GLUT was written by Mark Kilgard ages ago for beginners to programming and OpenGL and was meant only for simple small demos.  If you use libraries like this, you're in a state of sin.
Offline fireside

Senior Newbie





« Reply #20 - Posted 2010-12-22 17:58:26 »

Quote
The target is simply more important then the langauge or the platform. Regardless of if it does it well or badly, C++ hits all targets where as Java doesn't.

That kind of "one size fits all" doesn't really work in the real world, though.  Chances are you are going to find something specialized for the target platform or you would spend too much time.  There are usually specialized c++ apps for any target, so that's good, but there are also c#, as3, or java apps that cut even more development time off a project.  Java has smart phone and desktops, so that's a pretty big area.  But really, it boils down to developing a lot of apps so you become proficient at design.  If you've got something good going, you can hire a programmer for another target.  The trick is to have something good going and that needs experience with design, something c++ programmers don't have as much in my experience because of the nature of the language.  I talk to them on other sites and it's always these people that are doing some specialized graphics problem but they haven't written a game.  You get pigeon holed really fast.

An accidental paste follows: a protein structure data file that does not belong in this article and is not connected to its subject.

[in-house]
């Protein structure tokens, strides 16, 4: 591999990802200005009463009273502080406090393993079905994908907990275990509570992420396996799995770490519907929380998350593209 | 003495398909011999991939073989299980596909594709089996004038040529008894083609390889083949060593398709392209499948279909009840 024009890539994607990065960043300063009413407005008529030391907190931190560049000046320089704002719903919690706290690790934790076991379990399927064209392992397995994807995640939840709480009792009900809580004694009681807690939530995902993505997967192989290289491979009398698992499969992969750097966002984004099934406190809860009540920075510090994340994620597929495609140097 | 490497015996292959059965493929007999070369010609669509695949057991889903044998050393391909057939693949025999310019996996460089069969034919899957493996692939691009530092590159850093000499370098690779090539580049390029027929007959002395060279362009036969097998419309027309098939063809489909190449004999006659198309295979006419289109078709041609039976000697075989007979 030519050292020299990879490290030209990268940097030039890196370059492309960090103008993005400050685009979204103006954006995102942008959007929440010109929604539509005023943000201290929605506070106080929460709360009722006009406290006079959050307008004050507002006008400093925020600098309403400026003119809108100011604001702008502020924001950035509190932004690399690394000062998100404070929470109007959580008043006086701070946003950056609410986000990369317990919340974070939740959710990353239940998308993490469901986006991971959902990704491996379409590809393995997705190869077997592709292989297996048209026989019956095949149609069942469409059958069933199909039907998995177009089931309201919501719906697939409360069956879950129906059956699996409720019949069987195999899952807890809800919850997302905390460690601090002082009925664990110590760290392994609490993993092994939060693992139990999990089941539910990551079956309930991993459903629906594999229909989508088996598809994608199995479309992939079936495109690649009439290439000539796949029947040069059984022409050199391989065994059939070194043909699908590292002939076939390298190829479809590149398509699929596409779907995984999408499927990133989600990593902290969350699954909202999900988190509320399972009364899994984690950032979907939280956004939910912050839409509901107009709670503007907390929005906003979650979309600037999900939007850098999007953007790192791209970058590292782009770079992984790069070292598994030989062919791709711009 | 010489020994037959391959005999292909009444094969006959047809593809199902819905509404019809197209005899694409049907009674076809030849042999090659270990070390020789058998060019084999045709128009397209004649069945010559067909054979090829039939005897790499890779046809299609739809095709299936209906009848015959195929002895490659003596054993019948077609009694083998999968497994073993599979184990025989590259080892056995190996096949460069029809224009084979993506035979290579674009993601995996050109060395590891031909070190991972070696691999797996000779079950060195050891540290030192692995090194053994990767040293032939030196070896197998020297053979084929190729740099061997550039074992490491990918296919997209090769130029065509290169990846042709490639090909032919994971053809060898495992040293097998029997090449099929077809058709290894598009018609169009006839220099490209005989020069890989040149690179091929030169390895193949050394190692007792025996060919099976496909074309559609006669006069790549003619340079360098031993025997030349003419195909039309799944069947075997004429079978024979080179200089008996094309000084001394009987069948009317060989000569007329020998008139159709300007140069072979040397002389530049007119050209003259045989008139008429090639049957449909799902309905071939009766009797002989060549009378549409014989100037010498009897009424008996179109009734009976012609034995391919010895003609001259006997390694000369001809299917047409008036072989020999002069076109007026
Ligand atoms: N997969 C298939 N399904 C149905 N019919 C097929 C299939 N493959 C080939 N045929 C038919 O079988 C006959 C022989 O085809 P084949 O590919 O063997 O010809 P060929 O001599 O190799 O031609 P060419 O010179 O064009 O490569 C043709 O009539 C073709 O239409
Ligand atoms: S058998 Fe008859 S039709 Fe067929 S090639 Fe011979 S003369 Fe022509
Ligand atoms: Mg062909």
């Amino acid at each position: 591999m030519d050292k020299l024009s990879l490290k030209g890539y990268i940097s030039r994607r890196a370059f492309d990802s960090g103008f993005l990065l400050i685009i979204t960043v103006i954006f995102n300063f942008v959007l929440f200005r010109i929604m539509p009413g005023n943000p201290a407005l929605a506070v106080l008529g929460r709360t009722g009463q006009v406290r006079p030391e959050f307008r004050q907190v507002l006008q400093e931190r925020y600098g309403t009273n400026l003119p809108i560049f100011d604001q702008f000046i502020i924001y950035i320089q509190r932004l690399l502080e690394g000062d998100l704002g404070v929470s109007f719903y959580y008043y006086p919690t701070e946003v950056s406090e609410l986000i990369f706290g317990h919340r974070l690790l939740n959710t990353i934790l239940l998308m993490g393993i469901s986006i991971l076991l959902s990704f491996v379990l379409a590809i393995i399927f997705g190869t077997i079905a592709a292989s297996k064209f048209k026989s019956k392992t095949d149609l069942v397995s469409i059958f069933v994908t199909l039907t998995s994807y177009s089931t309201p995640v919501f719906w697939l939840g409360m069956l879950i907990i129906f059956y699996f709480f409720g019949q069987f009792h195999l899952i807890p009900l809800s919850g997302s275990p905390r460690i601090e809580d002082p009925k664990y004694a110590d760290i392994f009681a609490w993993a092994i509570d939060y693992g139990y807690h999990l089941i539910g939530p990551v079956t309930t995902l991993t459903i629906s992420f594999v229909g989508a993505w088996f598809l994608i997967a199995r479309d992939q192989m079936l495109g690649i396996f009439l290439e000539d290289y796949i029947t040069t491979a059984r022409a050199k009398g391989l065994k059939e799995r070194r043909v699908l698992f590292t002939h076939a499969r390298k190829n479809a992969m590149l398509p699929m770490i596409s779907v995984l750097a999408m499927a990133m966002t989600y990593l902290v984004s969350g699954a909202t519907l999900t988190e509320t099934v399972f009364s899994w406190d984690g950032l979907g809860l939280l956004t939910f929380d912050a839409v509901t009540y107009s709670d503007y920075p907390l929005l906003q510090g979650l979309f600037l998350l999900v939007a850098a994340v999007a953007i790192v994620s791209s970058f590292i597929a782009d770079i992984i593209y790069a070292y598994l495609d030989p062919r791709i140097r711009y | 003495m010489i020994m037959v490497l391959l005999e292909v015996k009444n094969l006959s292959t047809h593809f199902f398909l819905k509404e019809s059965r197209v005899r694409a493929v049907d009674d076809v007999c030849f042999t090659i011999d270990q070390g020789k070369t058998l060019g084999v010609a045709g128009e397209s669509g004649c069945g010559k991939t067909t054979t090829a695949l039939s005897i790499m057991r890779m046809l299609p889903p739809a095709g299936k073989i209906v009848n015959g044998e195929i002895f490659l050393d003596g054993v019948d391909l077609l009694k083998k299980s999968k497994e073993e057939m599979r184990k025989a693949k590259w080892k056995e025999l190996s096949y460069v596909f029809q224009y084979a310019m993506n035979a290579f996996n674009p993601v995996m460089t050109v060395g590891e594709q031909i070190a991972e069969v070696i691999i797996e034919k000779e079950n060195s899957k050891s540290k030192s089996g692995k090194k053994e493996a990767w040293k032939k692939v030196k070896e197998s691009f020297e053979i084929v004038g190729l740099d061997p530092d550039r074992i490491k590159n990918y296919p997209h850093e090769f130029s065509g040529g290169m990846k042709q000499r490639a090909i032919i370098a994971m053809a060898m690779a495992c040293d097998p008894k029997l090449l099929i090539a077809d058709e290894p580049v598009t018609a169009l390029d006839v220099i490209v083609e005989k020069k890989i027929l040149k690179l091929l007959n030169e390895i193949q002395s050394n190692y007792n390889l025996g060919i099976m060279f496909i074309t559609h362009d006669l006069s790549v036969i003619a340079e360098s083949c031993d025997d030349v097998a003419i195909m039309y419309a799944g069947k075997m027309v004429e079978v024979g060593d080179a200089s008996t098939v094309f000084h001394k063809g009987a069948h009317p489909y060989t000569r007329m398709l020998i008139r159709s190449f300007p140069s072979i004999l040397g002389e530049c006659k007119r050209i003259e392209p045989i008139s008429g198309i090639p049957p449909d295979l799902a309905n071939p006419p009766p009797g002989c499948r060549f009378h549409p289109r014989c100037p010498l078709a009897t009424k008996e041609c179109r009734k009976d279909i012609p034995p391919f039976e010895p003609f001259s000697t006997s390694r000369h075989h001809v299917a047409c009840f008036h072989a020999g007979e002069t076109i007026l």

Offline gouessej
« Reply #21 - Posted 2010-12-22 18:04:23 »

GLUT was written by Mark Kilgard ages ago for beginners to programming and OpenGL and was meant only for simple small demos.  If you use libraries like this, you're in a state of sin.
Read again what I wrote. It does not work as expected even in very simple cases. Moving a cursor is not a complicated operation on my view.

The ironic thing here is that without these evil for money companies contributing code, a tons of Open Source software would be utterly worthless.  Since we're supposedly talking about C/C++, look at the check-in logs of GCC as an example.